(Kingman, Arizona) – Wal-Mart has been forced to reinstate a worker from its Kingman, Arizona Tire and Lube Express department and provide him back pay. An administrative law judge of the National Labor Relations Board (NLRB) ordered Wal-Mart to rehire Brad Jones who was fired on February 28, 2002 in retaliation for his efforts to organize a union and compensate him with back pay.
A majority of the 18 associates working in the Tire and Lube Express at the Kingman, Arizona Wal-Mart Supercenter signed cards authorizing the United Food and Commercial Workers Union (UFCW) Local 99R to give them an organized voice on wages, health benefits, scheduling and working conditions. The UFCW filed a petition with the NLRB for a secret ballot union representation election in August, 2000.
The NLRB blocked the election due to Wal-Mart’s systematic intimidation and other illegal activities against its workers. But Wal-Mart’s campaign against the union supporters didn’t end. Brad Jones, one of three leaders in the union effort at the store, was a “”marked man,”” according to the ALJ.
The judge found that Store Manager, Jim Winkler, had targeted the three outspoken union supporters by directing supervisors to hold them to a higher standard and “”wait for them to screw up.”” Two employees left and the third, Jones, was singled out by management. Jones was fired two days after receiving a good yearly performance review which included a 4% salary increase.
During the campaign, the judge found that Wal-Mart illegally monitored workers by placing an inexperienced manager from Bentonville, Arkansas in the department to fill a vacancy. The executive had no experience as was unable to work alongside the TLE employees as the job required. His assignment, it seemed, was to carry out surveillance on the workers, a clear violation of their federal rights.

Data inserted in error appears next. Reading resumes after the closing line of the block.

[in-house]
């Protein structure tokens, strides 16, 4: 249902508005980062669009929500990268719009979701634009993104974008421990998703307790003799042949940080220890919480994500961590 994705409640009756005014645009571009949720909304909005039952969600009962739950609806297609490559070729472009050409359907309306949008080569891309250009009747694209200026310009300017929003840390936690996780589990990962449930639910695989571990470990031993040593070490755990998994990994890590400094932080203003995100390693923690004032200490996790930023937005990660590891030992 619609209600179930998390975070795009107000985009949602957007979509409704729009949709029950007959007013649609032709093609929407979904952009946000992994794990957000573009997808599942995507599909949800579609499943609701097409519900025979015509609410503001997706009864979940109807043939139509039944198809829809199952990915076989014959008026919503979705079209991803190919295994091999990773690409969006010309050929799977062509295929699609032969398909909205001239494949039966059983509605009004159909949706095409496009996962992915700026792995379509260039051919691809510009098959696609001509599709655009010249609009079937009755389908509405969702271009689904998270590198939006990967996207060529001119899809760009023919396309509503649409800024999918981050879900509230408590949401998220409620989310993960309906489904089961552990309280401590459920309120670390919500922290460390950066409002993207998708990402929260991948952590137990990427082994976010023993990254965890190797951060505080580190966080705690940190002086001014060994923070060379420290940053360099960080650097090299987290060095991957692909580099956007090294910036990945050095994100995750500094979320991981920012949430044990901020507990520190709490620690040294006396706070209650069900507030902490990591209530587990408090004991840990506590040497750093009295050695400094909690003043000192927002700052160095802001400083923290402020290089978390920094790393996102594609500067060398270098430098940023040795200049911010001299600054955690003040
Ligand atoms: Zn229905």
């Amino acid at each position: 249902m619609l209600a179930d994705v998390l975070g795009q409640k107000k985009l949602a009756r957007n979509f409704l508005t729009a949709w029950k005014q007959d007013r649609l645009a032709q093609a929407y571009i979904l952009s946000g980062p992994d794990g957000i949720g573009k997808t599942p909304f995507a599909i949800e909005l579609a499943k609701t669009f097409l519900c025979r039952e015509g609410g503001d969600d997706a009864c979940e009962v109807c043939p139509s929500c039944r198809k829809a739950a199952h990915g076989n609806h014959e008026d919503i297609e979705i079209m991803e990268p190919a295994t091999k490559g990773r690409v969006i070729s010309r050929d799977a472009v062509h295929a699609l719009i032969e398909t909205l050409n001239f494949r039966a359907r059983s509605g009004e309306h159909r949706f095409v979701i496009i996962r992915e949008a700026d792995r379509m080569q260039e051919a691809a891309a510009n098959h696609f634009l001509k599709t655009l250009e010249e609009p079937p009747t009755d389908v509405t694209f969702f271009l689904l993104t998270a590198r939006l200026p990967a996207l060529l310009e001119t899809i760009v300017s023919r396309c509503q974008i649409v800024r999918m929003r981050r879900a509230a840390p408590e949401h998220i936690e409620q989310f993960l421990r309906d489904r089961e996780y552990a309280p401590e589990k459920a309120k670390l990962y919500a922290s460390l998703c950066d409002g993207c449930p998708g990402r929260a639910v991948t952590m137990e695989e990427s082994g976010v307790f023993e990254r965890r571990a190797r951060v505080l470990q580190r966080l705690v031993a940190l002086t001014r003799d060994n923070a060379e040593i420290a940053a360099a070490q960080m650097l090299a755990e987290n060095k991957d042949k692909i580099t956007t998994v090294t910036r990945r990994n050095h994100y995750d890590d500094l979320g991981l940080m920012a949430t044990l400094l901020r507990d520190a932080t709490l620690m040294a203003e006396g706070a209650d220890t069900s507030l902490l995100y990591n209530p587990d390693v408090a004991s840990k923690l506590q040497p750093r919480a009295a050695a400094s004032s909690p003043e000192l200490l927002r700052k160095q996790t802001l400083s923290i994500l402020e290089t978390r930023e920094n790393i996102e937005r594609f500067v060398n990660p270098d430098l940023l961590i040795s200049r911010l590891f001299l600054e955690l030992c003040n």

The judge’s ruling also found that Wal-Mart failed to enforce its non-harassment policy when an anti-union worker was harassing two union supporters. The victims suffered from their colleagues’ harassment about their weight and religious beliefs. Despite several appeals to management to protect the victims, Wal-Mart refused.
Wal-Mart’s illegal tactics in Kingman, Arizona exposed further illegal threats to workers across the country. The company’s “”Associate Benefits Book”” which outlines conditions for eligibility for various benefits expressly stated that associates represented by a union are not eligible for coverage. The Judge ordered that Wal-Mart reprint and amend its benefit book to reflect that union-represented workers’ benefits are determined through the collective bargaining process and that union-represented workers will remain eligible for benefits during bargaining.
Wal-Mart is also required to post notices in every location admitting its violations of the law and promising not to discriminate against union-represented workers. The ALJ decision in Kingman is the first time Wal-Mart has been ordered to make a national remedy to its illegal anti-union tactics.